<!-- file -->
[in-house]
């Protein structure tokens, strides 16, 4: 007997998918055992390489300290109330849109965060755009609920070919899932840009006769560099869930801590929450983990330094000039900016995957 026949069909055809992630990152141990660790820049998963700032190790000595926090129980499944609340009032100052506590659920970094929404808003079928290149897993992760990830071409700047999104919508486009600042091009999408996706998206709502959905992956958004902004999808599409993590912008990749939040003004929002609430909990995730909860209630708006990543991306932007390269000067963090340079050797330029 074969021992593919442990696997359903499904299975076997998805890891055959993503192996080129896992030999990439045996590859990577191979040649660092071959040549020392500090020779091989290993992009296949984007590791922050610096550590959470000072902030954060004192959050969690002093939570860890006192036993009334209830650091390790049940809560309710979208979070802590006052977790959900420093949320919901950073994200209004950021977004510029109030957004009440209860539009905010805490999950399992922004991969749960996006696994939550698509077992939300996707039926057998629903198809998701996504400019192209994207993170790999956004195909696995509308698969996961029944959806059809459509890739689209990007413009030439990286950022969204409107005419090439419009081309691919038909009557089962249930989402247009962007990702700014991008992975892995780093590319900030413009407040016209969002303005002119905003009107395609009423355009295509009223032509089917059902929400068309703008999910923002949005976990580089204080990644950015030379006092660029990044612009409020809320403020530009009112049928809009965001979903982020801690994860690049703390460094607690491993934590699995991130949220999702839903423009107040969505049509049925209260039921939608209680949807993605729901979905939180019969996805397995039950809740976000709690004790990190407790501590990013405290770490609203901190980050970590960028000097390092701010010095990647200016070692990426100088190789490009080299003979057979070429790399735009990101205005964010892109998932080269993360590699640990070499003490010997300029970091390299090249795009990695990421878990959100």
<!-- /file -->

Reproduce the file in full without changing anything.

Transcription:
[in-house]
């Protein structure tokens, strides 16, 4: 007997998918055992390489300290109330849109965060755009609920070919899932840009006769560099869930801590929450983990330094000039900016995957 026949069909055809992630990152141990660790820049998963700032190790000595926090129980499944609340009032100052506590659920970094929404808003079928290149897993992760990830071409700047999104919508486009600042091009999408996706998206709502959905992956958004902004999808599409993590912008990749939040003004929002609430909990995730909860209630708006990543991306932007390269000067963090340079050797330029 074969021992593919442990696997359903499904299975076997998805890891055959993503192996080129896992030999990439045996590859990577191979040649660092071959040549020392500090020779091989290993992009296949984007590791922050610096550590959470000072902030954060004192959050969690002093939570860890006192036993009334209830650091390790049940809560309710979208979070802590006052977790959900420093949320919901950073994200209004950021977004510029109030957004009440209860539009905010805490999950399992922004991969749960996006696994939550698509077992939300996707039926057998629903198809998701996504400019192209994207993170790999956004195909696995509308698969996961029944959806059809459509890739689209990007413009030439990286950022969204409107005419090439419009081309691919038909009557089962249930989402247009962007990702700014991008992975892995780093590319900030413009407040016209969002303005002119905003009107395609009423355009295509009223032509089917059902929400068309703008999910923002949005976990580089204080990644950015030379006092660029990044612009409020809320403020530009009112049928809009965001979903982020801690994860690049703390460094607690491993934590699995991130949220999702839903423009107040969505049509049925209260039921939608209680949807993605729901979905939180019969996805397995039950809740976000709690004790990190407790501590990013405290770490609203901190980050970590960028000097390092701010010095990647200016070692990426100088190789490009080299003979057979070429790399735009990101205005964010892109998932080269993360590699640990070499003490010997300029970091390299090249795009990695990421878990959100």